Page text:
Action: Prānāyāma of the hemispheres

It is a circular breathing, meaning without blockage between the inspiration and the expiration, and with maintenance of the balance between the two phases of breathing (exhale = inhale) as shown the diagram. Equalizing the breathing and lengthening it will allow greater air / blood contact time and, since there is no muscular expenditure, all of the rewards can benefit the body and in particular the brain.

In addition, here we are going to add coherence of the hemispheres, the right and the left, which we name for convenience: "left brain and right brain":

    1. I breathe in on five seconds (or more if your pace allows it)
    2. On expiration, I imagine that the air comes out through my left brain (5 sec).
    3. On inspiration, I imagine that air enters through the same left brain (5sec).
    4. At the expiration, I imagine that the air comes out through my right brain (5 sec).
    5. On inspiration, I imagine that the air enters through my right brain (5 sec).
    6. These four phases constitute what will be called a cycle.
    7. Repeat 5 or more cycles, once a day for 3 weeks.

This exercise is therefore the typical exercise of the resynchronization of the intuitive and global hemisphere - the right - with the rational and analytical hemisphere - the left -. It very quickly triggers a decrease in stress as well as an increase in concentration. Migraine sufferers find this particularly useful because it promptly relieves pain.

expir = exhale | inspir = inhale

Prānāyāma is a Sanskrit term which corresponds in the Yoga Sūtra of Patañjali to the fourth means, that of controlled breathing. We now know that breathing is the only element the different functions governed by the autonomous nervous system, that is both unconscious and automatic, that we can control voluntarily! In times of stress, the autonomous nervous system takes over, but with breathing we can take the control back!

Neurologist Roger Wolcott Sperry discovered the physiological feature called "cerebral asymmetry" which earned him the Lasker Prize in 1979 and then the Nobel Prize in Physiology in 1981. He highlighted the unique role of each cerebral hemisphere and its functions.

22 | Unleashing its potential

Description: There are events that can lead others to view us as fragile, vulnerable or weak. As a result we are stuck with a victim label and a very uninspiring self-image.

Diagnosis: Knowing that the image of ourselves is a real calling card for the subconscious of all those we meet, the challenge will be to restore this self-esteem. The exercise of archery rebuilds confidence in us and in our capacity to be present in life.

Action: Vinyasa with Archery

"Bend the bow with the eye of the eagle to shoot an arrow in the distance" will be our exercise to deploy our potential: the memory of the body prevails over our mental images and has the power to change the image we have of ourselves. Let's discover the practice:

    1. Standing, legs slightly apart, well supported, dignified head, horizontal gaze, hands joined facing the chest.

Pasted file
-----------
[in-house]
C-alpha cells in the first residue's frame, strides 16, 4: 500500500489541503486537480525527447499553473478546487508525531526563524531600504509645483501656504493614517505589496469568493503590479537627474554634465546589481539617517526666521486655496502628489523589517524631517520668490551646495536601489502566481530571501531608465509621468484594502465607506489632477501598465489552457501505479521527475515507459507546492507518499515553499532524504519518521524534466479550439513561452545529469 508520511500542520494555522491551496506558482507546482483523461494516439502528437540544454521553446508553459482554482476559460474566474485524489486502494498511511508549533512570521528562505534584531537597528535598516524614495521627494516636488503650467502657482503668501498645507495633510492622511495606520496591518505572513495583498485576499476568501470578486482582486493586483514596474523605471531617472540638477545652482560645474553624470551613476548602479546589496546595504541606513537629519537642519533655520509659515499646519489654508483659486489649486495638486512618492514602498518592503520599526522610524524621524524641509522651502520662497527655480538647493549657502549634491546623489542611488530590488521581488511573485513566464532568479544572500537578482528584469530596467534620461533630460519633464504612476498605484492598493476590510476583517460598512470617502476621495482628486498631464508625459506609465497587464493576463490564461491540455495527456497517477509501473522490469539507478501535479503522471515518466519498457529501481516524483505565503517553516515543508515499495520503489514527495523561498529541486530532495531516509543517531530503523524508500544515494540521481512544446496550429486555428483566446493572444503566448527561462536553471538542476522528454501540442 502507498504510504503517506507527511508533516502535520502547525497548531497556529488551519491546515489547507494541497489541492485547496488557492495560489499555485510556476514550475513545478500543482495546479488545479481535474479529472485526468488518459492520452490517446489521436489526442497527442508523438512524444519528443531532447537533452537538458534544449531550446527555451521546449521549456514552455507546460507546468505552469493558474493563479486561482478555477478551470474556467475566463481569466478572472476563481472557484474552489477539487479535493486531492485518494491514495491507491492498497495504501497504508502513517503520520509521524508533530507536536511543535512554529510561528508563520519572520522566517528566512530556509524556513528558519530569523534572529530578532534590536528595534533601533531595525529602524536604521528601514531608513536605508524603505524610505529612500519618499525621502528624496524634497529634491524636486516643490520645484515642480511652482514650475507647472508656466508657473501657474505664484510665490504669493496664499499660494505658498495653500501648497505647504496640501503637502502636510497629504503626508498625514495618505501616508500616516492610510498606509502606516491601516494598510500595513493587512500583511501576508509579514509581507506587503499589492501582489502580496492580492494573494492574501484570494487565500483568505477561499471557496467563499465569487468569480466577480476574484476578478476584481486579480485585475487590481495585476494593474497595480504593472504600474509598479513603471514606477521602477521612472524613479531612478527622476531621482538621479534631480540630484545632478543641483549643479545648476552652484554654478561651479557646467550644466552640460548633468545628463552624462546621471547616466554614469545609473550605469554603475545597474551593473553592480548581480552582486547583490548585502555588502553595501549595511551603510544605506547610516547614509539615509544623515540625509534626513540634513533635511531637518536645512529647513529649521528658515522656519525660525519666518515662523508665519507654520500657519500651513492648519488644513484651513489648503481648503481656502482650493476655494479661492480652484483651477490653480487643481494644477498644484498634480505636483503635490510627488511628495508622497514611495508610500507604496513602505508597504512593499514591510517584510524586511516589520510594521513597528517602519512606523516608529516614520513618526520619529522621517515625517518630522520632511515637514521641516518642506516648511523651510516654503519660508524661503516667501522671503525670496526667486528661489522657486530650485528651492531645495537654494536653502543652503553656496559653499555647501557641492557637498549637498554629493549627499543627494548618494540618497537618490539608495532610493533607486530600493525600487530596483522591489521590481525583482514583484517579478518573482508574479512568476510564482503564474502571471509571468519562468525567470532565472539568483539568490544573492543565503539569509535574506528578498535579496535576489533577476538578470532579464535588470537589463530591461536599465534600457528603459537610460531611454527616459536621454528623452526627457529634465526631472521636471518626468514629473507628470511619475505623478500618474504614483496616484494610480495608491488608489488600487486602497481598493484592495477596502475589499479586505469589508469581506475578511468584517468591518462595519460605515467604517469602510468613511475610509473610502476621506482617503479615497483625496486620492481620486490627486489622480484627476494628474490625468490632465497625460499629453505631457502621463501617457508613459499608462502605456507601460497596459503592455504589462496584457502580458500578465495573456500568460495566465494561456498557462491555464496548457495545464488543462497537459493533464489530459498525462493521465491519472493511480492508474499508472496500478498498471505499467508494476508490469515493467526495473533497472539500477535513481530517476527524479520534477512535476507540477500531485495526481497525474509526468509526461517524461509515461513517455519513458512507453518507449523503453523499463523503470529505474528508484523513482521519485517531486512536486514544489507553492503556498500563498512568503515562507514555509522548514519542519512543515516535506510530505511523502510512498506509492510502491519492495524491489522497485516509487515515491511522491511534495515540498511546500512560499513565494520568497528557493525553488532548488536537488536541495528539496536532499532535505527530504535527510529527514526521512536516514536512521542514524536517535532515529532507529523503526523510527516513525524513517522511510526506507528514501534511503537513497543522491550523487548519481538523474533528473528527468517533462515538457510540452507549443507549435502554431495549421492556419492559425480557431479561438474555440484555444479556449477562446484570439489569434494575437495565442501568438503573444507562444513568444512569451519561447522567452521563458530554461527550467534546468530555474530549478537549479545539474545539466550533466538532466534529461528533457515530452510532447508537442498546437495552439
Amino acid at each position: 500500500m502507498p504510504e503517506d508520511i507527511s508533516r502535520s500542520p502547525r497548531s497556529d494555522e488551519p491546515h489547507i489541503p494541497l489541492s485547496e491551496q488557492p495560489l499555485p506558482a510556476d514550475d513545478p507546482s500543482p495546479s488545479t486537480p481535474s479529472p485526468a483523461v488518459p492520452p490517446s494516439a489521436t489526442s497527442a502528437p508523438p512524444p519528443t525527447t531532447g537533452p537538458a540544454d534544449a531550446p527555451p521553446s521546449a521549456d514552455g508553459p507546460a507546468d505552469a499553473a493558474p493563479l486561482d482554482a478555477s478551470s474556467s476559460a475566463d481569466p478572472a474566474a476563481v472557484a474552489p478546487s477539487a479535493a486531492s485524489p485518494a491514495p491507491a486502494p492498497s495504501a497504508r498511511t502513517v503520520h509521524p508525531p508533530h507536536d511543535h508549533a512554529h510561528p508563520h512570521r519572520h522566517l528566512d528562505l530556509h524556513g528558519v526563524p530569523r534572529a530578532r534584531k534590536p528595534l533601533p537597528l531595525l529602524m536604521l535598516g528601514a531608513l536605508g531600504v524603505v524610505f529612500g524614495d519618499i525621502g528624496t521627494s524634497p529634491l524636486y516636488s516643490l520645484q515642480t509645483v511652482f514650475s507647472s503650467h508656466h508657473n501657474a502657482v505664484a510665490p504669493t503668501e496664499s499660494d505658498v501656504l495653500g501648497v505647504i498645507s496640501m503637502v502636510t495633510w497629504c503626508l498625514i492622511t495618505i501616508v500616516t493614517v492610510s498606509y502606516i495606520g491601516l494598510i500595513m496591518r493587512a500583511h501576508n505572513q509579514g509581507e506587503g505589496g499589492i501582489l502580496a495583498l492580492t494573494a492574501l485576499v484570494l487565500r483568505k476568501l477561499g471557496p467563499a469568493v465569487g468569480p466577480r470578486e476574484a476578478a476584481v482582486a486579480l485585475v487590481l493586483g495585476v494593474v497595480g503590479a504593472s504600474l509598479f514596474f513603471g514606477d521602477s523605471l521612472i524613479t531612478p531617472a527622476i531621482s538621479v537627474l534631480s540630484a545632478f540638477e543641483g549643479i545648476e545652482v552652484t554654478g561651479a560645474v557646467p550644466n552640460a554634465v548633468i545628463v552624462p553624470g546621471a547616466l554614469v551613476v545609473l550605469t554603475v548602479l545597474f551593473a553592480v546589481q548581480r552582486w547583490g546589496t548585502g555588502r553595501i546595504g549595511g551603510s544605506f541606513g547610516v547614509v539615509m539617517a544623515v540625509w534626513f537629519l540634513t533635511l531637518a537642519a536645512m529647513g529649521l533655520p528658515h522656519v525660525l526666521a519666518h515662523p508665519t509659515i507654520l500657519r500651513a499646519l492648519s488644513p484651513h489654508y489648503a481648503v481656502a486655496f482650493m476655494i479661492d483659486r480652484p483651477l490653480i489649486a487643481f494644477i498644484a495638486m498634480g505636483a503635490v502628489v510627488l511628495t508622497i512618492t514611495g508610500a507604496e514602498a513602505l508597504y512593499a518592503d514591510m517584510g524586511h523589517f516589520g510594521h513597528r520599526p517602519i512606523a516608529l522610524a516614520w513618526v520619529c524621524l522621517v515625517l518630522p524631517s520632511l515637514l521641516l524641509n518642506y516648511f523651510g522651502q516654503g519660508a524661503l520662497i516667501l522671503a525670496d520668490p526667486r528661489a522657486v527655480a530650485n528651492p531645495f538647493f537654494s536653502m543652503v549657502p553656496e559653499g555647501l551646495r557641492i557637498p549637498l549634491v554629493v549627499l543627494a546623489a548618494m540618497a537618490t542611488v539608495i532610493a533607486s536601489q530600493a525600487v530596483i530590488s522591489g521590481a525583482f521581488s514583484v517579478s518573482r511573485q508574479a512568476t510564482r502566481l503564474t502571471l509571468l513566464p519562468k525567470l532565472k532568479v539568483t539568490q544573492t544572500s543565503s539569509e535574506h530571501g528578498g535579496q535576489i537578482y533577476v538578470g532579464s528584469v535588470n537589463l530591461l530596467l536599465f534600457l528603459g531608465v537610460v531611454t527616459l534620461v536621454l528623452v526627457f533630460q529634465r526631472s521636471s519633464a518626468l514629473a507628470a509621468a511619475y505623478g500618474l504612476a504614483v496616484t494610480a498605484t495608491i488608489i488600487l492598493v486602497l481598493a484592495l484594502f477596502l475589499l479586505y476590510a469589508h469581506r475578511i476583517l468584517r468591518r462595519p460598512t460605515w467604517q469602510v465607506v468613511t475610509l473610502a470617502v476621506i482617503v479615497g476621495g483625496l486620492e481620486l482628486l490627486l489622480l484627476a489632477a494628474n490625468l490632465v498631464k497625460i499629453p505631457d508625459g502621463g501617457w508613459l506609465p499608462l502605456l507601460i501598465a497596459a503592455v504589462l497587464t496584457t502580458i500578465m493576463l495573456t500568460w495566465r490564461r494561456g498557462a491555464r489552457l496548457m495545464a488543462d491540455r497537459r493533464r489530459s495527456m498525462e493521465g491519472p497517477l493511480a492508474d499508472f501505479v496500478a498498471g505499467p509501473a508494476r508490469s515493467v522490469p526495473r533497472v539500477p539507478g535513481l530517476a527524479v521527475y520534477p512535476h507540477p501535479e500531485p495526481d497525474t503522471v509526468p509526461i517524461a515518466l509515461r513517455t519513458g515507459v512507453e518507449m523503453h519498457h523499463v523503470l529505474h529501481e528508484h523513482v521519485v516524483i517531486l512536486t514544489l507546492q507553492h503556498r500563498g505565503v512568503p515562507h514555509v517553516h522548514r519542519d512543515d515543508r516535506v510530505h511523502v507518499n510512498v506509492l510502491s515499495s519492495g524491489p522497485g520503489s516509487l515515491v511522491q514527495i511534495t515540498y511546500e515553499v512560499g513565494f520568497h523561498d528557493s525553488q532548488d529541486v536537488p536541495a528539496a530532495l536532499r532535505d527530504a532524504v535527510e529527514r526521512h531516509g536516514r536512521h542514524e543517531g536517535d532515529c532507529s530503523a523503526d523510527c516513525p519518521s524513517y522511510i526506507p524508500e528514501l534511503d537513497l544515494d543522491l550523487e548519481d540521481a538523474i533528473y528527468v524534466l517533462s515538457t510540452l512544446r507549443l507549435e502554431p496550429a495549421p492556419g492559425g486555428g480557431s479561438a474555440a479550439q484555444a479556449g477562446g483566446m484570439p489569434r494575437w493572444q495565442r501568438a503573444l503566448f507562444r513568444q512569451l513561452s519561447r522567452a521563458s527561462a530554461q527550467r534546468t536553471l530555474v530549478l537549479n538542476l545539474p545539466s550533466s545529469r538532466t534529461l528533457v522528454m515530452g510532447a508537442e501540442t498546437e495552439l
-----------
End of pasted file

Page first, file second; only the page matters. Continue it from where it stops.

2. While breathing in, raise the joined hands above the head and turn the head in the direction where you are going to shoot your fictitious arrow (on the left for example).
    3. While breathing out, lower the hands to the level of the face and let them rotate against each other in order to put them horizontally head to tail (To pull to the left, the left hand is inside and the right outside).
    4. A bit as if you were holding a large bow in front of your torso, as if you were going to shoot an arrow in a distant target, while inhaling, stretch the imaginary arc with your index finger serving as a viewfinder, consider your gaze as being that of the eagle.
    5. At the end of inspiration, the extension is maximum, your chest is wide open, the arch is bandaged.
    6. Blow noisily by the mouth by letting go of the arrow then release everything: the shoulders, the glance, and return softly in position joined hands facing the chest.
    7. Inhale, raise your hands above your head ...
    8. At the expiration, turn your gaze to the other side to fire a new arrow ...
    9. Pull the bow alternately left and right 3 times.

This movement which opens and widens our rib cage will make us regain consciousness of the amplitude to which we can claim at any moment. By doing so we will find the taste and the pleasure of daring to live fully.

We find the symbolism of archery in the symbolism of Buddhist, Taoism, Zen and Vedic of course via the Râmâyana - fundamental writing of Hinduism - where the celestial archer is King Rama himself. These approaches teach us that in this movement of archery, we allow ourselves to reclaim our inner values. By redirecting our attention through the mantra of "I find the power to launch my arrow where and when I want", we regain control of directing this attention differently while reactivating our potential.

KNOWING HOW TO ADAPT TO THE CONTEXT

23 | Taking into account the context

Description: There is a time when it can be interesting to think in all directions, and to let ideas of all kinds flow.This always coincides with a time when it is necessary to return to the ground and to consider things in a concrete way.

Diagnosis: If we think carefully, bad ideas are rare. Some ideas are adapted to the context and some are not. Taking into account the context in which one evolves is a priority, as it is essential knowing how to position oneself fairly. We often forget this aspect of life.

Action: Warrior Posture

    1. Standing very stable, looking horizontally, exhale through your mouth.